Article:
Wednesday, April 18, 2012

Colza season

The colza fields are blooming. Colza is the French term for canola (rape) grown for it seeds which are processed into cooking oil. Canoloa is the acronym for CANadian Oil Low Acid. "Rape" is obviously not a good marketing name for these vegetable oils.

A field of flowering colza brightens an overcast day in the Vienne Valley near Chinon.

Every spring, all around us, fields turn a vibrant yellow as the colza comes into flower. Soon the flowers will fade as they set seed. Later, after the plants and seeds dry out, the harvesters will ply the fields to collect their prize. We use colza frequently in the kitchen, along with sunflower (also grown locally), olive, and peanut oils.

Rape is a member of the cabbage/mustard family. The yellow flowers are certainly similar to mustard and remind me of the mustard fields we used to see in California's Napa Valley.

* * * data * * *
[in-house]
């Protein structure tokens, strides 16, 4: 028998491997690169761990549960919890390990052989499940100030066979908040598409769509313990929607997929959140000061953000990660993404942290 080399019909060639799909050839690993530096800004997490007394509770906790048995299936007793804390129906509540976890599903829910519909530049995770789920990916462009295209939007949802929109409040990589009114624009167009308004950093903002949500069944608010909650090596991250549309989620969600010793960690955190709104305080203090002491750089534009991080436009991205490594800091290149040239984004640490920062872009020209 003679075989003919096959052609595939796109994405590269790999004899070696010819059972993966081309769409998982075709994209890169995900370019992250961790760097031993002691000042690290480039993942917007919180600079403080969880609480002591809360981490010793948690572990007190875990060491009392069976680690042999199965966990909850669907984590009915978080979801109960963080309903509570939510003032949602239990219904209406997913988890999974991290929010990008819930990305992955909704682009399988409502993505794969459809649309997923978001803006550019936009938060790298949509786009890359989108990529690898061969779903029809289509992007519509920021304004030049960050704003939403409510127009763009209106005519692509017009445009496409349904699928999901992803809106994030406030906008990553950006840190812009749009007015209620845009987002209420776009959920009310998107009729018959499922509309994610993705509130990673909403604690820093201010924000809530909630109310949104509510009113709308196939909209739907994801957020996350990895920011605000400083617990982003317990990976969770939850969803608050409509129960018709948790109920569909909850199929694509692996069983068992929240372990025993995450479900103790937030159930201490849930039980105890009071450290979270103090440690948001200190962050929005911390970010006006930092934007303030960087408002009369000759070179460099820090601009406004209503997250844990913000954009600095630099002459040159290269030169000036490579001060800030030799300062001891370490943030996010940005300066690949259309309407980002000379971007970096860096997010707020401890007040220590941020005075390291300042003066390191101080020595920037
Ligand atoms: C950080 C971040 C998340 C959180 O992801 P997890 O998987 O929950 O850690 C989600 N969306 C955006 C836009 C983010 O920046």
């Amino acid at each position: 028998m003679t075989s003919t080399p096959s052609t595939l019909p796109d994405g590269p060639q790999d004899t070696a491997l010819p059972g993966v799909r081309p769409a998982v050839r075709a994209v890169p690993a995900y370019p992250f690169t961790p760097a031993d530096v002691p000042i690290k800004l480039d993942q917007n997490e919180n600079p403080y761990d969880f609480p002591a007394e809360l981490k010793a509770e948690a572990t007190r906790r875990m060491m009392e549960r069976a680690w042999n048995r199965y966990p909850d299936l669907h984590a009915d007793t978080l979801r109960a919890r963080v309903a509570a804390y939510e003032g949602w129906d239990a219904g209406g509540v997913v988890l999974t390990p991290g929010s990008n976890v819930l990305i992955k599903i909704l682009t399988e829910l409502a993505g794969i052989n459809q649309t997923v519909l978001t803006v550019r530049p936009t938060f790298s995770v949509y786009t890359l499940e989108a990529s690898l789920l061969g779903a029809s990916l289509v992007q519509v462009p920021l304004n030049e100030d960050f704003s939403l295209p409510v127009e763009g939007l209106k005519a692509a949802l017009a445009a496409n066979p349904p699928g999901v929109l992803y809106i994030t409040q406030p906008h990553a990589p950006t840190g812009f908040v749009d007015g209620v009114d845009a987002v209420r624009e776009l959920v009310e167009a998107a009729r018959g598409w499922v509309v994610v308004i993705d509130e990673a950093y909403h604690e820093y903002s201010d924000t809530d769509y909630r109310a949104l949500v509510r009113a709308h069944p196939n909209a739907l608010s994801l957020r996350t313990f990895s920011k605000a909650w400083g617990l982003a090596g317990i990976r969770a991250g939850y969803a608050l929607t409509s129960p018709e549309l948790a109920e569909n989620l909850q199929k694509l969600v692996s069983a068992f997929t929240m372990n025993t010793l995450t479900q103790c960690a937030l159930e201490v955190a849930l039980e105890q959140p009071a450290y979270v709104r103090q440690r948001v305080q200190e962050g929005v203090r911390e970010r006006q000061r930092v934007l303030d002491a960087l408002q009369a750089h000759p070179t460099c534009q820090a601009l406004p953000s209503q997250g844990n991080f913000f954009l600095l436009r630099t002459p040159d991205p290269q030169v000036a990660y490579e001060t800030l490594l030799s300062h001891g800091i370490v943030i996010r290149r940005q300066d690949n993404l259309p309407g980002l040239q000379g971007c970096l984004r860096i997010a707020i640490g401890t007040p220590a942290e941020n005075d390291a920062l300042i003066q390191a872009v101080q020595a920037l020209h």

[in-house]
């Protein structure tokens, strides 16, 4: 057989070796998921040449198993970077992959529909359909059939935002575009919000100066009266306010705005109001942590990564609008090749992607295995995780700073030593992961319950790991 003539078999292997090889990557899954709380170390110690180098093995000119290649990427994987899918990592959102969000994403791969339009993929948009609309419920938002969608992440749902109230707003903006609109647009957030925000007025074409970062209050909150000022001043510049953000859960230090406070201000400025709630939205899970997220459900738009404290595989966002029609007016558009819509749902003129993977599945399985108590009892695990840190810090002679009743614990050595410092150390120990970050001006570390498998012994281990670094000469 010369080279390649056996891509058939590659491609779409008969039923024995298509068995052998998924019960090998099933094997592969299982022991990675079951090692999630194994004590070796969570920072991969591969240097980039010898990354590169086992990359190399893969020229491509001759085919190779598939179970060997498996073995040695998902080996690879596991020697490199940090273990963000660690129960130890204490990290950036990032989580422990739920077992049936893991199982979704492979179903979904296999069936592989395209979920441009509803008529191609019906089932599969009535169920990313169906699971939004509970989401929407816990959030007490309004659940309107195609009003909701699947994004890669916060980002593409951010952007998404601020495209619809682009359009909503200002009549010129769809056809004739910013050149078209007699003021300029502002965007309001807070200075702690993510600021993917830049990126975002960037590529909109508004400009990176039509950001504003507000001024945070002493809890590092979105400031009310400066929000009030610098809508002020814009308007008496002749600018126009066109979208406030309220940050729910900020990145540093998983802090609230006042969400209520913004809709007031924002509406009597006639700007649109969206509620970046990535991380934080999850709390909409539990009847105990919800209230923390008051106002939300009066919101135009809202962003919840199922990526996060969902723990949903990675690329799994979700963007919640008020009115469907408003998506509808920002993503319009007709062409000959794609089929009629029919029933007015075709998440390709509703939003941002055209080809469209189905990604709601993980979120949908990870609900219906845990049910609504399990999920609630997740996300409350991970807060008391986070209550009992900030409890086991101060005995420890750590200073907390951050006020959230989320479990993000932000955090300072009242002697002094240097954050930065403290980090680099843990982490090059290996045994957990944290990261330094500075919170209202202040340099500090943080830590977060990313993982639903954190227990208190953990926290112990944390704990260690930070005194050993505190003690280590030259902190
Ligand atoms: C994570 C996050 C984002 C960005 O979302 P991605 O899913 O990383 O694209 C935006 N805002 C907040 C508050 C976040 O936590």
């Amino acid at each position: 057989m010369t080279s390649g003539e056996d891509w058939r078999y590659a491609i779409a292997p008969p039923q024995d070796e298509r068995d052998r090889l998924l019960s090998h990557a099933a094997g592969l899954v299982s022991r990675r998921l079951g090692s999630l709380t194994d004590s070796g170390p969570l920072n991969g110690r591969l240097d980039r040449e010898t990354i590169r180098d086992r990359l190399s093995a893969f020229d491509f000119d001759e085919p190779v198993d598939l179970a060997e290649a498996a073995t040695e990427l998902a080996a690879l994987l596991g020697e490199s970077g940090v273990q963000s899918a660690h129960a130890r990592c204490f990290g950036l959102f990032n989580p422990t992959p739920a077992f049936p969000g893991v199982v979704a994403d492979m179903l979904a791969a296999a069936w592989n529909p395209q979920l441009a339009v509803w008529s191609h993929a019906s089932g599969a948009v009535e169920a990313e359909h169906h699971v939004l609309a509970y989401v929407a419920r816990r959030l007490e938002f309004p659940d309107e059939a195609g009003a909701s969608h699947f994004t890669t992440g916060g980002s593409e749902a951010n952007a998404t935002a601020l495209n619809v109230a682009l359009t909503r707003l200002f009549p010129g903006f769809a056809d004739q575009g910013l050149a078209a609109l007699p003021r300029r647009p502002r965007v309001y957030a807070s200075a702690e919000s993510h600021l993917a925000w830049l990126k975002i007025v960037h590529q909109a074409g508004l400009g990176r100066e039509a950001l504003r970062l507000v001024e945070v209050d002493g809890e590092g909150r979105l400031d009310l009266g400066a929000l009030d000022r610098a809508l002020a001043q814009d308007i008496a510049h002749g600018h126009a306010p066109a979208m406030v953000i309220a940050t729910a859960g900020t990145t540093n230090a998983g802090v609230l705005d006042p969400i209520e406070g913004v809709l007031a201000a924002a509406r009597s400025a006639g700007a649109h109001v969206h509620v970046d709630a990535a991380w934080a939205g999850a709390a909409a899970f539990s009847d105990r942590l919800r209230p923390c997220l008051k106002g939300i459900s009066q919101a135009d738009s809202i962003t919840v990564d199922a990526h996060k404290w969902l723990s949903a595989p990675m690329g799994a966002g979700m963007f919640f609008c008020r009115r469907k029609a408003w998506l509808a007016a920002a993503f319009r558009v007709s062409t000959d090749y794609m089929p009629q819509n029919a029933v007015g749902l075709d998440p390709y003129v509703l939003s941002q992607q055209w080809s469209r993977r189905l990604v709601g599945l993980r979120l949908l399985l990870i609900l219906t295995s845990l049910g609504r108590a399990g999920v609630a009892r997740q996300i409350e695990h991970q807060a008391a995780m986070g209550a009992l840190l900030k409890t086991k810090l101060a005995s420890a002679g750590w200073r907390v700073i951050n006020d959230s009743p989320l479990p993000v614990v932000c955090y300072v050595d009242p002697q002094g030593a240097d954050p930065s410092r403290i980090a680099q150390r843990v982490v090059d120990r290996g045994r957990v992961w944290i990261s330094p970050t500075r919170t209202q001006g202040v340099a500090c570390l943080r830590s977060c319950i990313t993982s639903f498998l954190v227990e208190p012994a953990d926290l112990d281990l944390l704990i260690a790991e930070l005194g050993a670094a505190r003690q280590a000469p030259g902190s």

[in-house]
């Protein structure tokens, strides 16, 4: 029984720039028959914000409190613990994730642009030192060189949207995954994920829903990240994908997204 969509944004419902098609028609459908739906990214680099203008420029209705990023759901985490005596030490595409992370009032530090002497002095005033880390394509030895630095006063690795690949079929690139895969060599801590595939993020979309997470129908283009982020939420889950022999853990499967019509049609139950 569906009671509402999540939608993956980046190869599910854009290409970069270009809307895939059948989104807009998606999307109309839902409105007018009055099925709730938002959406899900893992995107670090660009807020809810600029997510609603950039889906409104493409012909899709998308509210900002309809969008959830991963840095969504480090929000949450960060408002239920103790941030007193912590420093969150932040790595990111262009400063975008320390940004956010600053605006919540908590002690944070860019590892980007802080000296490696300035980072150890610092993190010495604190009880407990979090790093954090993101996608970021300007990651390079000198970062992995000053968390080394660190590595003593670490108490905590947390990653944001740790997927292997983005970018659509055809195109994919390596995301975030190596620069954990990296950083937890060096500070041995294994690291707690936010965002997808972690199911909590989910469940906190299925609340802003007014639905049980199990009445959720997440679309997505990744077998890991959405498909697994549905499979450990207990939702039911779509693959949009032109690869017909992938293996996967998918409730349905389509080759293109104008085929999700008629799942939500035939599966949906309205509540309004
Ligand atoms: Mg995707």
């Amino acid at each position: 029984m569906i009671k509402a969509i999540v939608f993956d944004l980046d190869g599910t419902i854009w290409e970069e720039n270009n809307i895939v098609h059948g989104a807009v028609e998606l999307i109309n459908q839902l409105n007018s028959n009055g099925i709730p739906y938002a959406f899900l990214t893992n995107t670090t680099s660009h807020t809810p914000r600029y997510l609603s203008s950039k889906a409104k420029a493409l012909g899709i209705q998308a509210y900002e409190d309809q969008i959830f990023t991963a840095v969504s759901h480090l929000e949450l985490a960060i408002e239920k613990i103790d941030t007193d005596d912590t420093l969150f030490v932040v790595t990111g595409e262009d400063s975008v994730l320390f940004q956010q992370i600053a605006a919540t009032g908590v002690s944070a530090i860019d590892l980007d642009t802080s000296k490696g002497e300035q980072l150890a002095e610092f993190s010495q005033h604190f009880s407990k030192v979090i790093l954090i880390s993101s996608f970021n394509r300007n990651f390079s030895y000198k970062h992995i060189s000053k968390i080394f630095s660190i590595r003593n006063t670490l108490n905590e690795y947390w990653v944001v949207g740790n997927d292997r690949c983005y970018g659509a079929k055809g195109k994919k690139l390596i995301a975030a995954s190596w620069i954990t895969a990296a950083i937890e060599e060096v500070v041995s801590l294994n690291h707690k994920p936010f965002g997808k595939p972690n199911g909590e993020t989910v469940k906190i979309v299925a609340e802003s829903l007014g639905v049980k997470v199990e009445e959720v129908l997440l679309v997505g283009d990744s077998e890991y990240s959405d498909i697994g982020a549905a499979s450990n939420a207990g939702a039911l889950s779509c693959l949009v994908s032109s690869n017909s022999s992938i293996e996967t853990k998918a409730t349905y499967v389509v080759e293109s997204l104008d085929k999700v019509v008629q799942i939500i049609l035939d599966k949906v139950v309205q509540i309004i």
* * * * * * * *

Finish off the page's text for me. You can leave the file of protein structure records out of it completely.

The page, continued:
1. Ha! You've stolen a march on me and preempted my post for tomorrow :-)

    I got some little plants in just before the rain, so that's good too.

  2. So pretty and peaceful.
    But I keep expecting Laura Ingalls to be running down that hill.
    Hope you've been well.
    Your Friend, m.

  3. I'm sitting at my desk and outside the window the rape is glowing gloriously on this grey day. Sadly it's the most horrible crop when it ages - looks nasty & smells worse!

  4. The colza field I can see from my study window is the only cheerful bit of color on a gloomy day like today.

  5. Loved seeing Colza fields the time we visited in April. Glad you got your chores done. We've had some rainy days here in Alabama also.

  6. Even though I grew up in the country, I've never seen fields of colza or asparagus.

  7. Walt,

    Are these fields buzzing with honey bees? They're all over my thyme and lavender when they come into bloom.


  8. I happened upon your post while researching the name of this flower. These fields are all around me and I never knew what they were called! Thanks :)


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